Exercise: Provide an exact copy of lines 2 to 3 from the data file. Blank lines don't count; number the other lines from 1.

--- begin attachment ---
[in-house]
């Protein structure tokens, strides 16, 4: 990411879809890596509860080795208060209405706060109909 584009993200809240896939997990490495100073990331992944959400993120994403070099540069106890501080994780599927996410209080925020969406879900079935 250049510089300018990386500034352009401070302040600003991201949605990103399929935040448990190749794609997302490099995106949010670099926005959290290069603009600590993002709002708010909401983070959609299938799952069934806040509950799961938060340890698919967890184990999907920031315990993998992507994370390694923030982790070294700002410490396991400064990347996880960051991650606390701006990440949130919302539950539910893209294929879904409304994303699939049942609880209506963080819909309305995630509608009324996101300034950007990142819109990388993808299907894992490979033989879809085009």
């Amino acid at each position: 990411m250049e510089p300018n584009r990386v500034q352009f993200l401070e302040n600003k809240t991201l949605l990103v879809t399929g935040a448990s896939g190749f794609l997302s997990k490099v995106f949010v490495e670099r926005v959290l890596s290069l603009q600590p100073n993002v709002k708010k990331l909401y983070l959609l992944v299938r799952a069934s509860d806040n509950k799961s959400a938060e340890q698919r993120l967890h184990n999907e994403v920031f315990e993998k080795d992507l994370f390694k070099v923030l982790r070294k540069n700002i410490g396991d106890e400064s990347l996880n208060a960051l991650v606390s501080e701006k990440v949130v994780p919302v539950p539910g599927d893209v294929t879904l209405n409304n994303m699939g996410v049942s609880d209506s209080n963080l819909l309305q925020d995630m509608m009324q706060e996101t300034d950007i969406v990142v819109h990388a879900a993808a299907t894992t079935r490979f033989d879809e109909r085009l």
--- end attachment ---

């Protein structure tokens, strides 16, 4: 990411879809890596509860080795208060209405706060109909 584009993200809240896939997990490495100073990331992944959400993120994403070099540069106890501080994780599927996410209080925020969406879900079935 250049510089300018990386500034352009401070302040600003991201949605990103399929935040448990190749794609997302490099995106949010670099926005959290290069603009600590993002709002708010909401983070959609299938799952069934806040509950799961938060340890698919967890184990999907920031315990993998992507994370390694923030982790070294700002410490396991400064990347996880960051991650606390701006990440949130919302539950539910893209294929879904409304994303699939049942609880209506963080819909309305995630509608009324996101300034950007990142819109990388993808299907894992490979033989879809085009």
């Amino acid at each position: 990411m250049e510089p300018n584009r990386v500034q352009f993200l401070e302040n600003k809240t991201l949605l990103v879809t399929g935040a448990s896939g190749f794609l997302s997990k490099v995106f949010v490495e670099r926005v959290l890596s290069l603009q600590p100073n993002v709002k708010k990331l909401y983070l959609l992944v299938r799952a069934s509860d806040n509950k799961s959400a938060e340890q698919r993120l967890h184990n999907e994403v920031f315990e993998k080795d992507l994370f390694k070099v923030l982790r070294k540069n700002i410490g396991d106890e400064s990347l996880n208060a960051l991650v606390s501080e701006k990440v949130v994780p919302v539950p539910g599927d893209v294929t879904l209405n409304n994303m699939g996410v049942s609880d209506s209080n963080l819909l309305q925020d995630m509608m009324q706060e996101t300034d950007i969406v990142v819109h990388a879900a993808a299907t894992t079935r490979f033989d879809e109909r085009l």